2020 taught us the importance of speaking words of love and appreciation to the people we hold dear—both verbally and in prose. It taught us that tomorrow isn't promised and forced us to reprioritize. It was during that year, June, to be exact, that Savannah Stephens decided that it was time to fulfill her lifelong dream of launching her business, Kindred Paper Co., a stationary company that encourages the "exchange of joy, empathy, appreciation, friendship, and love" through greeting cards.
The season that the self-taught graphic designer and confessed hoarder of greeting cards decided to launch her business couldn't have been more inconvenient. On top of the worsening pandemic, Stephens admits she was going through a series of changes in her personal life.
"I was actually going through a separation in my marriage, learning how to be a single mom overnight," the entrepreneur tells EBONY. "I was homeschooling, teaching my 2-year-old, and trying to get her ready for potty training." Nonetheless, she persisted. "It had been something that I had been putting off for so long," Stephens shares, noting that she first began dabbling in the field by designing birthday invitations for her daughters and eventually, family and friends. "I decided that I couldn't put it off any longer. It's never going to be the perfect time to begin living the life you've always wanted to live," she adds.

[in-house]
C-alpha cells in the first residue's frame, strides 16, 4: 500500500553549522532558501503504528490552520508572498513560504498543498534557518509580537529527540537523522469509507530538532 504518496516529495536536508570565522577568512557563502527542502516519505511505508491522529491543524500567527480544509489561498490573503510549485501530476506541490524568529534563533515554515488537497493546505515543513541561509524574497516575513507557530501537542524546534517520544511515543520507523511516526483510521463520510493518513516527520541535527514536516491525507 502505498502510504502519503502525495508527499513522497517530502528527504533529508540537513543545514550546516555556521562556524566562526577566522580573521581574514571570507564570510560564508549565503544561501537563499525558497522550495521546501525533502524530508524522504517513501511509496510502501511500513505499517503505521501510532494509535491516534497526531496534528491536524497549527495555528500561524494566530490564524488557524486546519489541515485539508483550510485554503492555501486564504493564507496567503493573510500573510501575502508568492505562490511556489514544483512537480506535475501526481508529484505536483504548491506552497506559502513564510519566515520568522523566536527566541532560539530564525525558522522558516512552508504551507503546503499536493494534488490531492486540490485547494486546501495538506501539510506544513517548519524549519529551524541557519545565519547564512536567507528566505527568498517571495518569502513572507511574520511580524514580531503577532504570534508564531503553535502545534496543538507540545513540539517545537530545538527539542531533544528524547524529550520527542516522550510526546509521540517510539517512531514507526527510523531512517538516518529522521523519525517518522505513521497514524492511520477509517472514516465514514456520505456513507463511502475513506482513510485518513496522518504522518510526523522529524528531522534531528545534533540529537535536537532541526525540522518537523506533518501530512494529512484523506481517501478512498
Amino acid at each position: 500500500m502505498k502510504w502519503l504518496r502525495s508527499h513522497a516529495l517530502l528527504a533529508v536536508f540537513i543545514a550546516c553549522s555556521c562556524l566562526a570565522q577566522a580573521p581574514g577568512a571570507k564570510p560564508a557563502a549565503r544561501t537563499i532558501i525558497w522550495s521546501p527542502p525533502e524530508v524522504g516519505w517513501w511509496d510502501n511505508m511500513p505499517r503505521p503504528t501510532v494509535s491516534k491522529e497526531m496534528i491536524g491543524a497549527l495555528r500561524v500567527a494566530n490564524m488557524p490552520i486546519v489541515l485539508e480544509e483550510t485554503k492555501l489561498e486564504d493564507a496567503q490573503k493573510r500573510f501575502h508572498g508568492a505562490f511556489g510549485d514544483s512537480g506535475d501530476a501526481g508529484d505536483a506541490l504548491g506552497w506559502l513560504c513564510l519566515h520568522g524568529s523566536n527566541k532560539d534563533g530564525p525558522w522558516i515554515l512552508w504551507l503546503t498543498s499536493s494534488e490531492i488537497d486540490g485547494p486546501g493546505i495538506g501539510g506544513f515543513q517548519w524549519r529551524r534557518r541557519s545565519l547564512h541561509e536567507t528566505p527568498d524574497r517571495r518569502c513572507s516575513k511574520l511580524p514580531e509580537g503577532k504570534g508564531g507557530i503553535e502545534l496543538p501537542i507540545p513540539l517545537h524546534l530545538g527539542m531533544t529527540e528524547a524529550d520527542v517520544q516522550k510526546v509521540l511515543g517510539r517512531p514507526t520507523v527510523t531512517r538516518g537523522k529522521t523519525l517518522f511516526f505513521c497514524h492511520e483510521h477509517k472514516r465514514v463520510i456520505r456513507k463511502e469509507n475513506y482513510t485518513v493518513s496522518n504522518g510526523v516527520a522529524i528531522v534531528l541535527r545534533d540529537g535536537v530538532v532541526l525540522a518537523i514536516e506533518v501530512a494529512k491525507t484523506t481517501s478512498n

Despite the timing being off in some ways, it was ideal in others. Learning to be together while apart during the height of the pandemic created a need for thoughtful brands like Kindred. "I was like this is the perfect time when we actually need to be doing more of reaching out to each other and connecting, checking on each other, and making sure that our loved ones know that we love them," says Stephens.
"Sometimes the card is the only earmark you have for a particular event," explains Stephens. "I'm still able to pull out greeting cards that my grandparents gave me and they're no longer here, just seeing their handwriting is moving."
However, as Black women, we don't see much of ourselves reflected in the greeting card aisles of local supermarkets and drug stores. "There's a lack of representation and diversity," says Stephens, "and the ones from the bigger brands that tried to represent for the culture, they don't actually say things like how I talk to my family friends."
When conceptualizing cards, the mom of two explains that it's important to represent the full spectrum of Black women and not just one personality type.
"My cards are targeted towards Black women and using that special language that we all share; but at the same time, they are not just speaking for one type of Black women," she clarifies. "I wanted to created something to represent something for the dynamic, multi-faceted people that we are. We're not monoliths."
To learn more about Kindred Paper Co., visit ourkindredpaper.com